Rating: 4 / 5
Actor-turned-writer Judy Nunn‘s latest novel Sanctuary follows the journey of shipwrecked refugees as they are washed up on an isolated Australian island. They discover vacant huts, which belong to fishermen who only use them during the fishing season.
This seasonal isolation allows nine people from volatile Middle Eastern countries to take refuge and recover from their ordeals. They are discovered by a retired fisherman and his grandson, who take a sympathetic view and vow to help the refugees by keeping them undisturbed for as long as possible.
When their existence becomes known, reactions are varied. Many hut owners show compassion, although they have to deal with a hostile reaction at a public meeting in the town. This tests their capacity for welcoming and protecting these new arrivals, but their determination wins out.
Sanctuary is described as a novel in which “compassion meets bigotry, hatred meets love, and ultimately despair meets hope on the windswept shores of Australia”.
Nunn likes to have a moral core to her books, and in this case it’s about ordinary people demonstrating humanity to those who need it.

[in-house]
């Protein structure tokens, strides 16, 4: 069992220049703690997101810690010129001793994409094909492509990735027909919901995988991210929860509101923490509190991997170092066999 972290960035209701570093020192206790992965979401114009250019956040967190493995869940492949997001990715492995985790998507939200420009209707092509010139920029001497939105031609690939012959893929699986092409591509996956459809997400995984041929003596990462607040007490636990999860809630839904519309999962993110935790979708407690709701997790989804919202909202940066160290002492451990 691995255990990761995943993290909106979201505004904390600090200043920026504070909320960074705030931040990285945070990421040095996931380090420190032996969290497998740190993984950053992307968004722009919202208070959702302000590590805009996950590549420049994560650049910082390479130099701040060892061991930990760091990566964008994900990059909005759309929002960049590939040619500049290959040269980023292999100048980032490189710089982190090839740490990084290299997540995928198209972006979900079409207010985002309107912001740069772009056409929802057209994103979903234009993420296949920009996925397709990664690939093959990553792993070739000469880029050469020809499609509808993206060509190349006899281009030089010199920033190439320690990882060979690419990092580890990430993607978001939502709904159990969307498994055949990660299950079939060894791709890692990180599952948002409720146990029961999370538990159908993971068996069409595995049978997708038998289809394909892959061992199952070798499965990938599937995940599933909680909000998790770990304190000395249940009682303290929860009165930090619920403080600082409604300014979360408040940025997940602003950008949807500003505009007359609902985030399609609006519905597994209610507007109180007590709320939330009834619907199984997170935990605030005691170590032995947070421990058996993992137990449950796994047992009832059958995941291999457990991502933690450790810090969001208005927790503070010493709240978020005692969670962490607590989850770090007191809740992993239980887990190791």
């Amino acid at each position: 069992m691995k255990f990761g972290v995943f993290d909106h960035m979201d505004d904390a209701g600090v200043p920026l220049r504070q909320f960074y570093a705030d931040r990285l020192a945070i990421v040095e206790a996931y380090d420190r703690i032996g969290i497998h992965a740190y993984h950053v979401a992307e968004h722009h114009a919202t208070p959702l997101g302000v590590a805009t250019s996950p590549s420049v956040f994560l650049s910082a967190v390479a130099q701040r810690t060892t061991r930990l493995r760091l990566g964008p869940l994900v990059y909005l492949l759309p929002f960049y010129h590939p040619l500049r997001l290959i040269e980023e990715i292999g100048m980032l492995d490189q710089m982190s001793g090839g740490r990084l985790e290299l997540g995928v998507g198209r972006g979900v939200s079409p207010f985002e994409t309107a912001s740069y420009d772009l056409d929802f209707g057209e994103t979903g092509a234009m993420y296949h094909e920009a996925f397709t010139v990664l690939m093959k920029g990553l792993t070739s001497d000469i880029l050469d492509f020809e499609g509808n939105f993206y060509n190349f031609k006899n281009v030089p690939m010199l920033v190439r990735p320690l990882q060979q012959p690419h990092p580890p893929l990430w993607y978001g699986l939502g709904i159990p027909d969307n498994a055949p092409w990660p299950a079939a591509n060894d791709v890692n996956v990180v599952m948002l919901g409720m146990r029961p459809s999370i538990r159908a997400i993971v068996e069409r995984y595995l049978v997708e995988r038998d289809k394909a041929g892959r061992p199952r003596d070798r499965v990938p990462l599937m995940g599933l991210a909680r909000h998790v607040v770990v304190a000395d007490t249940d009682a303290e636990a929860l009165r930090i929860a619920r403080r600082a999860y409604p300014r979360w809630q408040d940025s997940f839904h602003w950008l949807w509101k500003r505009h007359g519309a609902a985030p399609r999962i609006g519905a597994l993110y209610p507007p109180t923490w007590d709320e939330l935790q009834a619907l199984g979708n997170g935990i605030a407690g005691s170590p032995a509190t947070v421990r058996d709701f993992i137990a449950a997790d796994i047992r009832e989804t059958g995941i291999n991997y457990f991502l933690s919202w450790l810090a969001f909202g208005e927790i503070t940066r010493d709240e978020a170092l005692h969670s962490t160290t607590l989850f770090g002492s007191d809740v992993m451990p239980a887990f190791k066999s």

“I would say this book is about the human spirit; the will to survive under horrendous circumstances and the spirit of those who put themselves at risk to help others in peril. In other words, it’s about humanity,” Nunn says.
“Sanctuary tells the story of nine refugees fleeing from war-torn countries. They’re of differing nationality, culture and religion, and they’re strangers to each other when they board a boat in Indonesia. However, when the vessel founders in a storm and these nine are the only survivors they are forced to bond in order to survive.”
Nunn’s plot has plenty of twists and turns. She shines a sympathetic light into the minds of people who have suffered, and shows the best and worst of human nature.
Take Sanctuary on a summer break; it’s a terrific read that’s impossible to put down.